With a tiny population spread across the outer reaches of Scandinavia, it seems incredible that the indigenous Sami people can boast of a film-making culture.

Yet the town of Kautokeino, based in the northern most part of Norway and with just 3,000 inhabitants, already boasts one Oscar-nominated director, Nils Gaup. His renowned 1987 film Pathfinder was the first feature to be shot in the Sami language.

Now a second Sami film is about to be released. Road movie Bazo wrapped last week in Kautokeino and is the feature film debut from television veteran Lars Göran Petterson. The story takes place in the land of the Sami, who form an ethnic minority in Norway (30-40,000), Sweden (20,000), Finland (6,000) and Russia (2,000).

Bazo deals with a determined young man who reclaims his Sami heritage after the death of older brother. Nicknamed Bazo, which means a slightly retarded person in Sami, he leaves his father and the family farm to journey through the mysterious landscape of the Sami. He then finds out that his brother was killed by local Sami gangsters, finds a nephew, an old Mercedes and a promising love-encounter with his brother's former girlfriend.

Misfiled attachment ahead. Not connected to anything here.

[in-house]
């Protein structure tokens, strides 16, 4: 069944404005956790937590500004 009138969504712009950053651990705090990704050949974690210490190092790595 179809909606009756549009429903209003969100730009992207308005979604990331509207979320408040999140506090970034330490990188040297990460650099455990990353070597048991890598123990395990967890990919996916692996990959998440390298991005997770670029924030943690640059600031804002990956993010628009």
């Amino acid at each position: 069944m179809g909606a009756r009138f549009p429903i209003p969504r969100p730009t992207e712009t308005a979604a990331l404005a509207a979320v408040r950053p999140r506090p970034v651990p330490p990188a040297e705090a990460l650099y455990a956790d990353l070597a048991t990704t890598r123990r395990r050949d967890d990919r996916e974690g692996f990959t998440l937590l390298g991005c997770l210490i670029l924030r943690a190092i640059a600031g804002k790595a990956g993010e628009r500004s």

Sami actor Sverre Porsanger, who had his debut as a boy with the lead in Pathfinder, plays Bazo and Sweden's Gøran Forsmark (The Hunters) plays his brother.

Director Petterson previously worked with Swedish Television as director, producer and editor, but like producer Nils Thomas Utsi makes his feature debut with Bazo. Utzi's outfit Filbmagoahti co-produces the film with Denmark's Mikael Olsen (One Hand Clapping) of Zentropa.

The NKR14m project has received backing from the Norwegian Film Fund US$773,000 (NKR5,8m), Nordic Film- & TV Fund, the Danish Film Institute, Eurimages, Film Form AB, TV2/Norway and FilmPool Nord. It will be released by Norwegian distributor Scandinavian Entertainment Group (SEG) for Easter 2003